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Re: Upcoming Health and Healthcare Issues

Thanks so much, Christopher, for keeping these concerns before us!

As you recall, I raised some of these issues a few weeks ago which elicited your first post.

Today it is 3 weeks since my bilateral knee replacement surgery. The knees are working amazingly well. I get around on a cane mostly and can even manage without it for short trips around the house. Pain is now minimal although I'm not ready to give up the meds completely. I'm 60 and I still feel I'm in recovery from the overall trauma of surgery. I can't imagine going through this at an older age or of having other health issues to contend with.

I appreciate your admonition to maintain one's overall level of health as high as possible.

I recognize my own good fortune at having the opportunity to receive the care I've been given thanks to my wife's employee benefits. I am appalled at the cost and of the resources that I have consumed. The hospital bill alone was over $66,000. We're still awaiting bills from doctors, physical therapy and visiting nurses, not to mention Rx. I guess i did my part to stimulate the local economy. When I went for my appointment with my family doctor this weekk, I had the opportunity to ask him several questions.He is a good listener and always takes the time. When he asked me if I had any more questions, I looked him in the eyes and said "How's the economy treating you?" he smiled and said, "I'm doing fine...thanks to people like you."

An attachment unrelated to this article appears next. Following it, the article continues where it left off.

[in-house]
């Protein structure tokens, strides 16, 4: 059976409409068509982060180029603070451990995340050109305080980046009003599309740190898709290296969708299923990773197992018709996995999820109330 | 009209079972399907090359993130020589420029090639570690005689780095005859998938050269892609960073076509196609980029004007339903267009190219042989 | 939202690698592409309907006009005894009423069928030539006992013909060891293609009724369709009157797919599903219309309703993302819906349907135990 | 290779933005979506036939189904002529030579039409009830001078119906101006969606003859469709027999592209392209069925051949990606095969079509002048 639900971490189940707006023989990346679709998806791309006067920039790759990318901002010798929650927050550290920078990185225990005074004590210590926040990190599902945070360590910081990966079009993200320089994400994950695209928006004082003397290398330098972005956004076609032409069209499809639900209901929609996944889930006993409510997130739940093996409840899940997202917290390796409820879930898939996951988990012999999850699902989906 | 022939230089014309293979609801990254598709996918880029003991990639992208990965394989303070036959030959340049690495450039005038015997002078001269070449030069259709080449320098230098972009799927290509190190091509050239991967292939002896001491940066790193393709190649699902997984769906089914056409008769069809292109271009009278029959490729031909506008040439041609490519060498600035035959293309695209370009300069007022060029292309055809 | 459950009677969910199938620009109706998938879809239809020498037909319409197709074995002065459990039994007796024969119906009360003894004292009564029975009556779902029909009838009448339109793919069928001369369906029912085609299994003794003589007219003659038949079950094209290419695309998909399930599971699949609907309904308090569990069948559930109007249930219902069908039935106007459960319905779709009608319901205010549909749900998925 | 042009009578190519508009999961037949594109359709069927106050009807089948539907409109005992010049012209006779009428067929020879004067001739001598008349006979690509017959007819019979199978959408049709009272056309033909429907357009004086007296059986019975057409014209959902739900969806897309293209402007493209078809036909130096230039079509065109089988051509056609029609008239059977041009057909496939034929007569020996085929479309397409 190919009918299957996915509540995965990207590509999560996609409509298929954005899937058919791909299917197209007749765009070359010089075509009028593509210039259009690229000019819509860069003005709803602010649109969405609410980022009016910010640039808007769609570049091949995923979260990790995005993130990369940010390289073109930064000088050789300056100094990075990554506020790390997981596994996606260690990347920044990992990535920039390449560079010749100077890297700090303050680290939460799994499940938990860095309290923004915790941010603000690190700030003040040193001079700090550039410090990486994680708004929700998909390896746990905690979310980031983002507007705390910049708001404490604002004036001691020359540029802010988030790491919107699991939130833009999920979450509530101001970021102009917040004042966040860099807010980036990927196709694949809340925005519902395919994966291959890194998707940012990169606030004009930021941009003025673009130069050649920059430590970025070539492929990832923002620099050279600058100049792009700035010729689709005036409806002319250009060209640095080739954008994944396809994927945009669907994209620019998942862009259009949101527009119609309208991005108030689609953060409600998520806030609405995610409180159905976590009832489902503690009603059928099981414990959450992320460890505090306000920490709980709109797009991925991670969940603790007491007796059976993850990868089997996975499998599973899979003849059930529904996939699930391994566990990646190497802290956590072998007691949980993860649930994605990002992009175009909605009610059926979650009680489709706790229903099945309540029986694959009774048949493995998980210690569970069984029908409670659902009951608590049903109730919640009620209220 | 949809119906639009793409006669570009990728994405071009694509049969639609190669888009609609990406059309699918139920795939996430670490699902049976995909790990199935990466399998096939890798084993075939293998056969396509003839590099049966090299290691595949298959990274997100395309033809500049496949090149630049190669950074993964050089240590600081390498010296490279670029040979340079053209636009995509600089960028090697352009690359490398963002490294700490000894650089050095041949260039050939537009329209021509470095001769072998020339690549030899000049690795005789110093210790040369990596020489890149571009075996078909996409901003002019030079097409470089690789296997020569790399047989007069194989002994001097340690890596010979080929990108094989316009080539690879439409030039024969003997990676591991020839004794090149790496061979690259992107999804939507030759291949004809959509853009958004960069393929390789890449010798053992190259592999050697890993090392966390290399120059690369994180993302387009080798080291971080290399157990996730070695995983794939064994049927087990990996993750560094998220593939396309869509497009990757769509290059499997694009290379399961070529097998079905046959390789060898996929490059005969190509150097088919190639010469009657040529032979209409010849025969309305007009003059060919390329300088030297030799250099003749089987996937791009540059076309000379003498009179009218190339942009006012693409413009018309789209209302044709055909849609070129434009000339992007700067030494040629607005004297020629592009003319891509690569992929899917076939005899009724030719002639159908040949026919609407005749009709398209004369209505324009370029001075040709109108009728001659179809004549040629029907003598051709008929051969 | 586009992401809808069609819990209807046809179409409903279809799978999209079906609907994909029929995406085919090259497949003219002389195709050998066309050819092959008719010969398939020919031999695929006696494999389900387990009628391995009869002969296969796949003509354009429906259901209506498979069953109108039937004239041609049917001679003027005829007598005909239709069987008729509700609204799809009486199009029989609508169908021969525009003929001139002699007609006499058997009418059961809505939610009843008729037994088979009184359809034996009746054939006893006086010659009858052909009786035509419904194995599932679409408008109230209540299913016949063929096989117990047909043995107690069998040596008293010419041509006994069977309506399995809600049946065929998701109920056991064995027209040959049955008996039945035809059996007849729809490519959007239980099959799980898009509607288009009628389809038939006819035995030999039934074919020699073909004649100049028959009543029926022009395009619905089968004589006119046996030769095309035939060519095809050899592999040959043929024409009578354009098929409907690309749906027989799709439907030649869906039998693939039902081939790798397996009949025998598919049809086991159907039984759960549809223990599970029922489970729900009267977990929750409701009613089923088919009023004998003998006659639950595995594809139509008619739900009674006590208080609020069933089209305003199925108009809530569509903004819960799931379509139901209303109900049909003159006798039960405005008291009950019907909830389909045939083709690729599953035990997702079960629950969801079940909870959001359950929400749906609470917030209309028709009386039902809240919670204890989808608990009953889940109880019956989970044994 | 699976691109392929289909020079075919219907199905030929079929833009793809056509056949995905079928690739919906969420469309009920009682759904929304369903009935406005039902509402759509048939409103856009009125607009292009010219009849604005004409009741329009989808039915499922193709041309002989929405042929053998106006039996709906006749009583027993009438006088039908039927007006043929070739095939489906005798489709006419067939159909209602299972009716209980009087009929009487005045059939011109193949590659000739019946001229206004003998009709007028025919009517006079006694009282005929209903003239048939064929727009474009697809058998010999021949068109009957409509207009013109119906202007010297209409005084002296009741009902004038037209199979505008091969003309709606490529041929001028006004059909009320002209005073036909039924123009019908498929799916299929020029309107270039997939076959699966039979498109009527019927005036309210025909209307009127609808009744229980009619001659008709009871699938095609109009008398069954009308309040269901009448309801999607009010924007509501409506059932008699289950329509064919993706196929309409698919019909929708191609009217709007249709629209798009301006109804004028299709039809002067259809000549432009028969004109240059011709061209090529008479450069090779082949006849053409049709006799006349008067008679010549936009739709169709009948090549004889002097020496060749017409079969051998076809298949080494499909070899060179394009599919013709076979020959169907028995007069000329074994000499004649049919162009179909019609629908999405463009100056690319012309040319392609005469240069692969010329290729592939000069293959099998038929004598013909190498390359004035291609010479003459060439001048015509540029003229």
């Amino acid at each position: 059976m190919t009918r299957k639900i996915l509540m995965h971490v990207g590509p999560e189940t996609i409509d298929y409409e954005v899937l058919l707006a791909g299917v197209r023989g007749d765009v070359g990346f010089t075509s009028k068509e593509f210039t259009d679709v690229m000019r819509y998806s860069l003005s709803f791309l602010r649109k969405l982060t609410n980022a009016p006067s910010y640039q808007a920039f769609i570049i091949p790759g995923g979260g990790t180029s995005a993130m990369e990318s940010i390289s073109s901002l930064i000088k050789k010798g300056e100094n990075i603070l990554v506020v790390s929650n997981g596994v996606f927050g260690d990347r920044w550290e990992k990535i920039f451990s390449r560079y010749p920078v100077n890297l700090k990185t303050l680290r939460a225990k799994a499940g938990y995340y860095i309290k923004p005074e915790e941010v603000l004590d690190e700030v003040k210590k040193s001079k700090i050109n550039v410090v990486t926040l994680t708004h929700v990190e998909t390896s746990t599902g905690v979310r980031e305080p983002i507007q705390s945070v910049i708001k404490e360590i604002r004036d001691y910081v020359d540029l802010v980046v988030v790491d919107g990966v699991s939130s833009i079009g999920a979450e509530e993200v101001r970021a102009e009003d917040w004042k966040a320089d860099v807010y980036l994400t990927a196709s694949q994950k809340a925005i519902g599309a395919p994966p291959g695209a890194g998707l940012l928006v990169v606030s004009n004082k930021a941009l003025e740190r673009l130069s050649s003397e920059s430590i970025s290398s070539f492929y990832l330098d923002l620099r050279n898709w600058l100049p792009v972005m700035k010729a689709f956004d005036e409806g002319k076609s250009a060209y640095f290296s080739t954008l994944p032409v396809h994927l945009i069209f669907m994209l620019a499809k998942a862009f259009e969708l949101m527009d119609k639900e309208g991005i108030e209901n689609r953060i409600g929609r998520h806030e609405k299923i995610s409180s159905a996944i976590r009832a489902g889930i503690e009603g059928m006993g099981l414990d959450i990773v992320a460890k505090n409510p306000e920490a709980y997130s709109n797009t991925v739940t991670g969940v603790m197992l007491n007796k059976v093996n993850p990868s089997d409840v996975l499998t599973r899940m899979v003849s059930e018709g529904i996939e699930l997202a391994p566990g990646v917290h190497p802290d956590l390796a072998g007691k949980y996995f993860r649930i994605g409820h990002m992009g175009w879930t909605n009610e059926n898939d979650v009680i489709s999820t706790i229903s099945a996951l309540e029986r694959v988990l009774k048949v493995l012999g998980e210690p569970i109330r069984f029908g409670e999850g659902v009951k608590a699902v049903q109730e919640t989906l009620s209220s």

I've been reflecting on what I can be doing to contribute to the emerging health issues in my community...wondering what simple skills I might learn such as First Aid etc. the growing of medicianal herbs as a small offering to my family and neighbors.

Perhaps there are some advocacy issues I need to be aware of that might have some 'bang for the buck' - not so much in terms of  fixing the broken system but more along the lines of how can we  maintain and improve accessibility to basic care? Can person to person or neighborhood  health networks be developed and/or strengthened?

If you ever decide to do a seminar on these topics, I'll gladly participate.

Let's call it "Primum non nocere" for the layman and the provider.

Jerry Lee Miller, Lancaster PA

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Re: Upcoming Health and Healthcare Issues

very good post

i have a medical travel facilitation business. i arrange for people to travel overseas for medical and dental care.

i work in india, thailand and costa rica. costa rica is the preferred destination for most people as it is much closer. 

the facilities i work with are JCI accredited and are among the finest hospitals in the world. most people initially use this healthcare option because of price but after having gone overseas they discover that in many cases the care they get is far superior than what they can receive here in the u.s.

jerry lee your bilateral knee operation would have been less than $20k (total for hospital and surgeon) at one of our facilities. costa rica has a unique feature in that there are a number of medical recovery inns which are hotels dedicated to recovering surgical patients.